Far-infrared rays (FIR) are electromagnetic waves ranging between 3 and 100 μm that hold the ability to penetrate up to 2.5 cm into the skin, affecting muscles, as well as blood and lymph vessels, owing to their radiation and vibration frequency. FIR have a vibrational frequency of 3–100 THz that transfers to atoms and molecular structures [1] and, importantly, can induce a muscle wound healing effect [2,3]. A previous work confirmed that FIR can enhance mitochondrial copy number, oxygen consumption, as well as genes related to apoptosis and mitophagy in rat muscle tissues [4]. These results suggest that FIR activates the PINK1-mediated mitochondrial quality control pathway and mitochondrial biogenesis, which consequently increases the efficiency of oxidative respiration in skeletal muscle. However, the effects of FIR on mitochondrial morphology and membrane potential remain to be validated, and the precise mechanism of FIR-mediated upregulation of mitochondrial function is unclear.

Mitochondria are cellular organelles present in high numbers in the brain, liver, heart, and muscles. They use glucose and fatty acids to synthesize ATP as an energy source for cellular function [5]. Mitochondrial dysfunction is implicated in cardiovascular disease, aging, metabolic disease, cancer, and degenerative diseases [6,7]. Indeed, diabetes is closely related to increased reactive oxygen species production, which is directly responsible for mitochondrial dysfunction, and is one of the key factors underlying the pathological mechanism of diabetic synovial stenosis [8]. Type 2 diabetes mellitus is a condition characterized by metabolic imbalance associated with impaired mitochondrial ATP levels [9]. Due to the close relationship with energy-consuming diseases, research on the development of targeted therapeutics that can directly control mitochondrial function is being actively conducted [10,11].

Glucose transport across the plasma membrane is fundamental to mammalian energy metabolism and is mediated by tissue-specific glucose transporter proteins in the cell membrane [12]. Several studies have highlighted the expression of multiple glucose transporters in the same tissue for regulation of glucose and energy homeostasis [13]. Two main types of glucose carriers exist, namely sodium-glucose linked transporters and glucose transporters (GLUTs). Based on sequence similarity, GLUT proteins are classified into Class 1, comprising the well-characterized glucose transporters (GLUT1–4, 14), Class 2 (GLUT5, 7, 9, 11), and Class 3 (GLUT6, 8, 10, 12, 13) [14,15]. Of the many glucose transporters, GLUT1, GLUT3, and GLUT4 are expressed in rat L6 skeletal muscle cells [16], a cell line that retains many properties of skeletal muscle [17,18]. In cells such as muscle, the transport of glucose across the plasma membrane limits its availability [19,20]. Recent research showed that reduced mitochondrial ATP production due to insulin resistance in skeletal muscle is accompanied by a functional reduction in Class 1 GLUTs [14]. Thus, it has been suggested that GLUTs are closely related to changes in mitochondrial function.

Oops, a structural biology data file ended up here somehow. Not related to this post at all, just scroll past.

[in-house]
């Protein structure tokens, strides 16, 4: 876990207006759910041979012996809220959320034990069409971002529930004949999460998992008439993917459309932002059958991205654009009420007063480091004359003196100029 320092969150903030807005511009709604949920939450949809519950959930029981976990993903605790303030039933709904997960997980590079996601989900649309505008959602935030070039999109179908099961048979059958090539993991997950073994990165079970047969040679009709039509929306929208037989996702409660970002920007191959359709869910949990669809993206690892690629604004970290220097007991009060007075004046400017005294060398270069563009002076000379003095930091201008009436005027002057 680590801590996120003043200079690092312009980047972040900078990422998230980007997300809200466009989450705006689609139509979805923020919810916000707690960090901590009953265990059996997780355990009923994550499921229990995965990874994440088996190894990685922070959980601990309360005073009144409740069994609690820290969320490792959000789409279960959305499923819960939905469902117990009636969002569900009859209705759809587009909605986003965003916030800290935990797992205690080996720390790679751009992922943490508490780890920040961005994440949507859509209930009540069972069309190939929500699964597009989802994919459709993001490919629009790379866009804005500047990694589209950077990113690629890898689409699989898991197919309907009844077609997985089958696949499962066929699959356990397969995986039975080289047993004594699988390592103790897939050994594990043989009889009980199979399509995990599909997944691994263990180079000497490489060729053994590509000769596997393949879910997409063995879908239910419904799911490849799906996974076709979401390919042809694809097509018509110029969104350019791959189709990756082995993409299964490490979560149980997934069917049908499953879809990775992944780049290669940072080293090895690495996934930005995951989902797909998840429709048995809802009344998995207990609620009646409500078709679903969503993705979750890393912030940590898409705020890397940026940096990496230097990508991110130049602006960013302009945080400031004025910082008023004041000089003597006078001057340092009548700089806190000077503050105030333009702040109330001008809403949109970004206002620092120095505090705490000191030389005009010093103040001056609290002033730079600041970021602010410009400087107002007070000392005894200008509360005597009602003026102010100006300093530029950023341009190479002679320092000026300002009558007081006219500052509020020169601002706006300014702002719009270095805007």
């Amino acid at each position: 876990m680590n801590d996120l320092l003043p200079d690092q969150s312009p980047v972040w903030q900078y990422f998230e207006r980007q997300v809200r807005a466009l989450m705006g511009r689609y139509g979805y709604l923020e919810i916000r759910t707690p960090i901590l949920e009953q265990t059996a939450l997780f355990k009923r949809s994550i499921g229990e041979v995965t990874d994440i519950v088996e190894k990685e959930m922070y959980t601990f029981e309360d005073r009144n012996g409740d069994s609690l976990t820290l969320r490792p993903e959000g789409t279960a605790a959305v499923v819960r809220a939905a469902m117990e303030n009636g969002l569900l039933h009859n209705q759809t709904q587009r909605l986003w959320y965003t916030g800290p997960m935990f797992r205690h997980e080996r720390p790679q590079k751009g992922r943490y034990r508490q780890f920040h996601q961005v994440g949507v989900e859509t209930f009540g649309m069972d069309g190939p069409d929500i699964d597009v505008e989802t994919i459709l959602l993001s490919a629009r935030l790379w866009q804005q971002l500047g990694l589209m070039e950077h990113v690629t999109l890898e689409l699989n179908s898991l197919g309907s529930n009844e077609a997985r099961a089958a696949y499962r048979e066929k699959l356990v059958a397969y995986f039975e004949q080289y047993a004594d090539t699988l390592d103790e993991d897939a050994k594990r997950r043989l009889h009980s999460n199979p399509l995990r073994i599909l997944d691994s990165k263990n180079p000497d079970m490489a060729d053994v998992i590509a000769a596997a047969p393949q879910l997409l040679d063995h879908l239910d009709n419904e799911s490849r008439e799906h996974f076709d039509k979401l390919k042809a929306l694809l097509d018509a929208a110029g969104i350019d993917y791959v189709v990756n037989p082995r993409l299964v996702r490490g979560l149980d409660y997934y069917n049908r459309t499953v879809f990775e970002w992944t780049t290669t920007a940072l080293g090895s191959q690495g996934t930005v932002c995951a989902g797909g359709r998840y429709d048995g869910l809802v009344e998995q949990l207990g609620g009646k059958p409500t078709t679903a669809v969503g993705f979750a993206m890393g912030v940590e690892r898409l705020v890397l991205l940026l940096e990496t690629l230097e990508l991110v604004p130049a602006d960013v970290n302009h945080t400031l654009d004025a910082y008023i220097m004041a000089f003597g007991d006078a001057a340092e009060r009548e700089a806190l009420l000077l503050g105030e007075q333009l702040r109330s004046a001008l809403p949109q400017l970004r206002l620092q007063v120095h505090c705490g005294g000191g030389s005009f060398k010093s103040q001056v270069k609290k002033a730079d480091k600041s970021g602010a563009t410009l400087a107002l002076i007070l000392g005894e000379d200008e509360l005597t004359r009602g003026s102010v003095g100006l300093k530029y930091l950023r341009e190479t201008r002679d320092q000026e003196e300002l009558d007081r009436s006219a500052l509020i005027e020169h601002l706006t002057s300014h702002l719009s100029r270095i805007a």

The purpose of this study was to demonstrate whether FIR could increase intracellular transport of glucose and promote mitochondrial energy metabolism, thereby improving intracellular glucose deficiency conditions such as occurs in type 2 diabetes, resulting in therapeutic effects.

FIR fabric